So how does intelligent design differ, as a claimed intervention, from the resurrection? First, intelligent design claims regular tinkering, detectable in the nature of the things done. Second, intelligent design claims tinkering that is essential to the functioning of the overall process (in this case biological evolution). Third, intelligent design claims that by putting a label on something unknown (Behe’s “black box”), that we have somehow scientifically identified that unknown element as a divine intervention.
In the case of the claim of a physical resurrection, even if it happened, it was either singular or rare. The resulting body would be indistinguishable from any other living body, and it had negligible impact on the physical universe. The fact that the first two theories I mentioned exist, and have considerable support amongst Christians, indicates that the physical fact of resurrection itself may have less impact than the simple belief that the resurrection took place.
Intelligent design suggest a constant, measurable intervention in part of the process. Most miracle claims suggest a singular intervention. One could not produce a “theory of miracles” because they are not supposed to happen with regularity. Miracles are not going to have much impact on science simply because even the claims of miracles are rather rare. We tend to notice miracle claims because they are the exception. Ordinary historical events don’t get noticed. Nobody puts a story on the news when they notice a water stain that looks like a water stain. But if it looks like the Virgin Mary, it will be all over. Claims that things are going normally just don’t make the news.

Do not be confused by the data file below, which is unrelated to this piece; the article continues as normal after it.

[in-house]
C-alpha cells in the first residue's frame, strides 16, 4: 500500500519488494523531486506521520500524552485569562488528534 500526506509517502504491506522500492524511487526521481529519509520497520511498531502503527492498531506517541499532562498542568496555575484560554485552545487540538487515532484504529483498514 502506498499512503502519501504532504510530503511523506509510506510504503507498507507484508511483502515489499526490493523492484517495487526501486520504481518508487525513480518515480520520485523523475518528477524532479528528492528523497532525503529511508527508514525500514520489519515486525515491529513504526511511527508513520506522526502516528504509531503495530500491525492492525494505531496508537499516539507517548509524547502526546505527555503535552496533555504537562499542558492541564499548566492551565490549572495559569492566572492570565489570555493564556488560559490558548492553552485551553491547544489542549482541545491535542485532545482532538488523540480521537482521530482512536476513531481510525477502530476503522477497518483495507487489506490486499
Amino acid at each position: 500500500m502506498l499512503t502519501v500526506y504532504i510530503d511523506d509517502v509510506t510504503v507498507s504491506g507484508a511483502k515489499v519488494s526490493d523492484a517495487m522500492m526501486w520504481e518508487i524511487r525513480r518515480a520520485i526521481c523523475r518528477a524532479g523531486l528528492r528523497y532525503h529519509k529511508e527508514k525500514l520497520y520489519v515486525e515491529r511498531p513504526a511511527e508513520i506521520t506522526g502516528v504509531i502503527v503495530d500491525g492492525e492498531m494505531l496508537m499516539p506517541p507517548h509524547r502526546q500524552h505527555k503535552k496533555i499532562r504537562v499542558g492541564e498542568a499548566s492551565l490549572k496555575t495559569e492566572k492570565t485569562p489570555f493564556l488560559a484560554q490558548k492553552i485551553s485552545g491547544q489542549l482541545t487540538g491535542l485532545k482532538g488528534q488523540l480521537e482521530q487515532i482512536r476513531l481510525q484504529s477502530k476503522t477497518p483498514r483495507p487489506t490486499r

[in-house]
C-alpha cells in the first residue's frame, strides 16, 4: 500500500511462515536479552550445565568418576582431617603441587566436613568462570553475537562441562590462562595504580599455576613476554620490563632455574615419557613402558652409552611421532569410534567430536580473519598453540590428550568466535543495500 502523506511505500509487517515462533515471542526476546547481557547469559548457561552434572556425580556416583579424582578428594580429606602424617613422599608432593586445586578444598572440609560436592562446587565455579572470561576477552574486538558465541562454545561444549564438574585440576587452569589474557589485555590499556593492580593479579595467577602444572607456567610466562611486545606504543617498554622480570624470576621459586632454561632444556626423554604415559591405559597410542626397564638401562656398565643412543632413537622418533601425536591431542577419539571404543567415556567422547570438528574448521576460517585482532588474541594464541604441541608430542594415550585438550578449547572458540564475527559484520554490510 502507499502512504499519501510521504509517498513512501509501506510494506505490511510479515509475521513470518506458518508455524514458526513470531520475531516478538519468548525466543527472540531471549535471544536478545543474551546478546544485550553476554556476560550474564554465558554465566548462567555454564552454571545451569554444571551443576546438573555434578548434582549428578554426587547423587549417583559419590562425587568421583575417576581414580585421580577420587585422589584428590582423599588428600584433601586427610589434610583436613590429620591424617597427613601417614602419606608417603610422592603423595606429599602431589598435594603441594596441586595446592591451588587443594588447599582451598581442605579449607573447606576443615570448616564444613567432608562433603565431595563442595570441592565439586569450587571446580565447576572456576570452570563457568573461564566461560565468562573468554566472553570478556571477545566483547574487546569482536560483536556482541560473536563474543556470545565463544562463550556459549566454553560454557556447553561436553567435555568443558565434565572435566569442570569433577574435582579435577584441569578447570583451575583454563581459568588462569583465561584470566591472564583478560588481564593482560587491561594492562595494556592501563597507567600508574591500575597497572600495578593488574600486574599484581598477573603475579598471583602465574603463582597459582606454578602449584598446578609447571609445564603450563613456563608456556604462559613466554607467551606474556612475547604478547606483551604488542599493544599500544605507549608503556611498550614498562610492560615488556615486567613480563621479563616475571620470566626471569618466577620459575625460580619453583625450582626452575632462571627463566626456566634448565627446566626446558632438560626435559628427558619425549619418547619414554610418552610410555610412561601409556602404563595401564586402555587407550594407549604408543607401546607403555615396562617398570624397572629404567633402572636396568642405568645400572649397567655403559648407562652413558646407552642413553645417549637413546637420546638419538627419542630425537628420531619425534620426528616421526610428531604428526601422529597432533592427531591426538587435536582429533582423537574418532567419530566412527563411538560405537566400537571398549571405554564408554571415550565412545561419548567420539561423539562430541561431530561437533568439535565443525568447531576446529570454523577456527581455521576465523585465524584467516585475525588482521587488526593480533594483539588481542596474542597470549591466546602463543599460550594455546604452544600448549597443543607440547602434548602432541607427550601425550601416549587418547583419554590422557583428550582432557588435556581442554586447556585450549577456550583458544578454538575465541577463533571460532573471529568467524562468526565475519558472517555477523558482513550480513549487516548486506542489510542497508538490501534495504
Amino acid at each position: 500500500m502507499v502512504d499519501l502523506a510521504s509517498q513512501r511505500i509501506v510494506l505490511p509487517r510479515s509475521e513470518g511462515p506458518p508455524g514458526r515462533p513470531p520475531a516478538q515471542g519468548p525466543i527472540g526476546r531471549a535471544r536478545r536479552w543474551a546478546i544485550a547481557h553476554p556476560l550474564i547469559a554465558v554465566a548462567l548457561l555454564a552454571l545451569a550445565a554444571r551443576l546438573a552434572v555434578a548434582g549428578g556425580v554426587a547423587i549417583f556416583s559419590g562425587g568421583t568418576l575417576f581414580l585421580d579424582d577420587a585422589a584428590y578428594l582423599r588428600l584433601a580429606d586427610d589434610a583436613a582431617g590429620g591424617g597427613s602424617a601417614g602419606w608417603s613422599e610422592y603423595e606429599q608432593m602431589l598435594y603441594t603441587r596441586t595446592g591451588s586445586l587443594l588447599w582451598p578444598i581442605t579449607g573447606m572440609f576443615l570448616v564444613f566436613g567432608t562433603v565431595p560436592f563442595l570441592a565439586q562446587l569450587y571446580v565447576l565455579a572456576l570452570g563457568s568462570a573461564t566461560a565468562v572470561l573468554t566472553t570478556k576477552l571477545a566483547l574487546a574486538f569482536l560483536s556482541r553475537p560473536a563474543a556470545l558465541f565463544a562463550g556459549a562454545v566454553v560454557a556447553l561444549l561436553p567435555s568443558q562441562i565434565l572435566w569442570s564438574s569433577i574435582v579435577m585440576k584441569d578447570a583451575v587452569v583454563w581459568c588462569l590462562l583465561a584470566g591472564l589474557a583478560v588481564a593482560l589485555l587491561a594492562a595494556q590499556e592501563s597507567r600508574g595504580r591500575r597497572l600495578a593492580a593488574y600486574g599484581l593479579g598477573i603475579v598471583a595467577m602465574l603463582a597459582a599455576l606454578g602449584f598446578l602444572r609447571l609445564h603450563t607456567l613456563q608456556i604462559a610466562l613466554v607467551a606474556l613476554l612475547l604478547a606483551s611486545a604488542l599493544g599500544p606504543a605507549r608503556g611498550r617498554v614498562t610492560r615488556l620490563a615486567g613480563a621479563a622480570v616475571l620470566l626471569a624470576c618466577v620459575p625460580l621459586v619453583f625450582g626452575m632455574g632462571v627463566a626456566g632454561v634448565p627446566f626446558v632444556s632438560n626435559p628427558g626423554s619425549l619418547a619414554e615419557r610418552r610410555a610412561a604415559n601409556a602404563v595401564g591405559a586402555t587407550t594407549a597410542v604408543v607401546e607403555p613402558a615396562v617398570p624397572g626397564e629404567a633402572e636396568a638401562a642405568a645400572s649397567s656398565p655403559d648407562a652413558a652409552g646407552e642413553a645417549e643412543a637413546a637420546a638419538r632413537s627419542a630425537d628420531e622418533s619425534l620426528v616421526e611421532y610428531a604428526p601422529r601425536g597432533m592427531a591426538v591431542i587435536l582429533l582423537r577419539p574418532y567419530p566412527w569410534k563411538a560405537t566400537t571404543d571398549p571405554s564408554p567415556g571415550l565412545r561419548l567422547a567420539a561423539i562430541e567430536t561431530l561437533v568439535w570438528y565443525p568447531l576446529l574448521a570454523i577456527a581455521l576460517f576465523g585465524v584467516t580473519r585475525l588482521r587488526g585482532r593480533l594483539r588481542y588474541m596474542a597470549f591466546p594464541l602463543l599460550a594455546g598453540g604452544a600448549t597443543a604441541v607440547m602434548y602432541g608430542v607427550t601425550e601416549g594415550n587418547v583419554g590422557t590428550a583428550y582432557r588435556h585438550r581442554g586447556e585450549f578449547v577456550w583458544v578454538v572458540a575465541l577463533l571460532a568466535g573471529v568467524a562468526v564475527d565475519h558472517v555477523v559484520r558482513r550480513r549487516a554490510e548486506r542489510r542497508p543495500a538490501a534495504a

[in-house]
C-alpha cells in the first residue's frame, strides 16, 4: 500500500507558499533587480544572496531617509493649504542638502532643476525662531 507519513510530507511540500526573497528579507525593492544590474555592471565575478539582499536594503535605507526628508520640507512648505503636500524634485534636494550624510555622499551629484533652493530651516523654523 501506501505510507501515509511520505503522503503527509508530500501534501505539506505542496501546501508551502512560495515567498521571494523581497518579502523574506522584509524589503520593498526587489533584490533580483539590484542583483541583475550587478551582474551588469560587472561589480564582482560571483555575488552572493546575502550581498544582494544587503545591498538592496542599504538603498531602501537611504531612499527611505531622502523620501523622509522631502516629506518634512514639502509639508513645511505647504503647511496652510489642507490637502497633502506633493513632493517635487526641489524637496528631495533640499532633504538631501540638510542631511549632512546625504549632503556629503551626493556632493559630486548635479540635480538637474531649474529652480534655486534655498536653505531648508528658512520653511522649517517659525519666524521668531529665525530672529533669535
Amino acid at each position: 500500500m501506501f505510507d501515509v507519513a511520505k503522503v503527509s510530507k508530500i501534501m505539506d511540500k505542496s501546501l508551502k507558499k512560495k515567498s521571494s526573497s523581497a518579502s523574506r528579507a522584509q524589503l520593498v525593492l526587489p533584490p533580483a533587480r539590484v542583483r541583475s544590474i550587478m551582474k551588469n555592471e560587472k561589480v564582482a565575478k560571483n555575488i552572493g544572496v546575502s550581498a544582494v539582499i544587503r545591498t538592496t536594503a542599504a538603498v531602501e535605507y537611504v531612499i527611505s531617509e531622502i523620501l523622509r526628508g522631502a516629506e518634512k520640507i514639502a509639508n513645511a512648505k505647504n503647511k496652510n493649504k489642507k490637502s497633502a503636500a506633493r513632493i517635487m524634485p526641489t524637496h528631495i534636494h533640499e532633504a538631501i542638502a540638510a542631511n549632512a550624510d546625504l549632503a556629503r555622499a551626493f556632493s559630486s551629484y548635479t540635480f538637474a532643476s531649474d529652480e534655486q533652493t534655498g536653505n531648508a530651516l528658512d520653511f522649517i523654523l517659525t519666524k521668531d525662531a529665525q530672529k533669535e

That may also explain some of the excitement for many about intelligent design. A claim that we have found yet another explanation for how certain physical structures or biological processes have been produced through variation and natural selection is pretty ordinary to most people. A claim that we’ve found God’s fingerprint on some process is much more exciting. Boring people like me ask whether it’s really a fingerprint, or just a reflection of our own wishful thinking.
I would like to put in my prediction on another point. One of the favorite theistic claims that I do not accept is the idea that life could not occur without intervention of God. I expect this barrier to be broken as well. I believe that scientists will be able to be confident within a few years as to the basic processes by which life is formed. Those who are waiting for a barrier here, who believe that there will be proof that God is needed at the point of formation of life (in a way other than he is needed for existence itself) will be disappointed as we learn the natural processes involved in the emergence of life.